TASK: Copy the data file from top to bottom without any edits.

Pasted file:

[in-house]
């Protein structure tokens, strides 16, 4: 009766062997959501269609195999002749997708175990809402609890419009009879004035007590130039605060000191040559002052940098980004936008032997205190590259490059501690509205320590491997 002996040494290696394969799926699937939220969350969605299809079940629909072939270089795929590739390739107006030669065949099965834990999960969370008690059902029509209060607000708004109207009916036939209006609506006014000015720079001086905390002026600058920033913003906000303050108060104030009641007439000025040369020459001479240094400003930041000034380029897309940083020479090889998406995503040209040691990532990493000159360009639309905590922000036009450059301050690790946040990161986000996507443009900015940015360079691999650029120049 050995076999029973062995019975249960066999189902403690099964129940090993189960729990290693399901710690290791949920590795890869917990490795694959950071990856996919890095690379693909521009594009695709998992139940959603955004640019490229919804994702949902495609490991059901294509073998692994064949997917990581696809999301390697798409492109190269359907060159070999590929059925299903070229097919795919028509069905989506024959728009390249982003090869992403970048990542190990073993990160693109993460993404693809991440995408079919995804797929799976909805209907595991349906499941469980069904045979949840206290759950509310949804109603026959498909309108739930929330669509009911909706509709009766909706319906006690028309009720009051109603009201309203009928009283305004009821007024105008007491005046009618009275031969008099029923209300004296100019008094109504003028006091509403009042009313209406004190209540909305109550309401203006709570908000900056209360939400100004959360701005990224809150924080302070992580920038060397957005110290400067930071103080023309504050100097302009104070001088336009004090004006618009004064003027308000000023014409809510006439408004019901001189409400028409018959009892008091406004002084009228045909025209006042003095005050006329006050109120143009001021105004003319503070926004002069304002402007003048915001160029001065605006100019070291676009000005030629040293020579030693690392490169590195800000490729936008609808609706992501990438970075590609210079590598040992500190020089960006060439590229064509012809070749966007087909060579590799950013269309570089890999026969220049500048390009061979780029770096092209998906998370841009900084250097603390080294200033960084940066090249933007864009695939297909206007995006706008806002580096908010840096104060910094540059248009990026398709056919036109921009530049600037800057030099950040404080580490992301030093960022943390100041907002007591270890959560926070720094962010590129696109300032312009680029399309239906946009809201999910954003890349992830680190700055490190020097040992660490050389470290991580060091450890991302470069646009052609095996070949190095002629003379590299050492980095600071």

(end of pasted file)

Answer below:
[in-house]
């Protein structure tokens, strides 16, 4: 009766062997959501269609195999002749997708175990809402609890419009009879004035007590130039605060000191040559002052940098980004936008032997205190590259490059501690509205320590491997 002996040494290696394969799926699937939220969350969605299809079940629909072939270089795929590739390739107006030669065949099965834990999960969370008690059902029509209060607000708004109207009916036939209006609506006014000015720079001086905390002026600058920033913003906000303050108060104030009641007439000025040369020459001479240094400003930041000034380029897309940083020479090889998406995503040209040691990532990493000159360009639309905590922000036009450059301050690790946040990161986000996507443009900015940015360079691999650029120049 050995076999029973062995019975249960066999189902403690099964129940090993189960729990290693399901710690290791949920590795890869917990490795694959950071990856996919890095690379693909521009594009695709998992139940959603955004640019490229919804994702949902495609490991059901294509073998692994064949997917990581696809999301390697798409492109190269359907060159070999590929059925299903070229097919795919028509069905989506024959728009390249982003090869992403970048990542190990073993990160693109993460993404693809991440995408079919995804797929799976909805209907595991349906499941469980069904045979949840206290759950509310949804109603026959498909309108739930929330669509009911909706509709009766909706319906006690028309009720009051109603009201309203009928009283305004009821007024105008007491005046009618009275031969008099029923209300004296100019008094109504003028006091509403009042009313209406004190209540909305109550309401203006709570908000900056209360939400100004959360701005990224809150924080302070992580920038060397957005110290400067930071103080023309504050100097302009104070001088336009004090004006618009004064003027308000000023014409809510006439408004019901001189409400028409018959009892008091406004002084009228045909025209006042003095005050006329006050109120143009001021105004003319503070926004002069304002402007003048915001160029001065605006100019070291676009000005030629040293020579030693690392490169590195800000490729936008609808609706992501990438970075590609210079590598040992500190020089960006060439590229064509012809070749966007087909060579590799950013269309570089890999026969220049500048390009061979780029770096092209998906998370841009900084250097603390080294200033960084940066090249933007864009695939297909206007995006706008806002580096908010840096104060910094540059248009990026398709056919036109921009530049600037800057030099950040404080580490992301030093960022943390100041907002007591270890959560926070720094962010590129696109300032312009680029399309239906946009809201999910954003890349992830680190700055490190020097040992660490050389470290991580060091450890991302470069646009052609095996070949190095002629003379590299050492980095600071």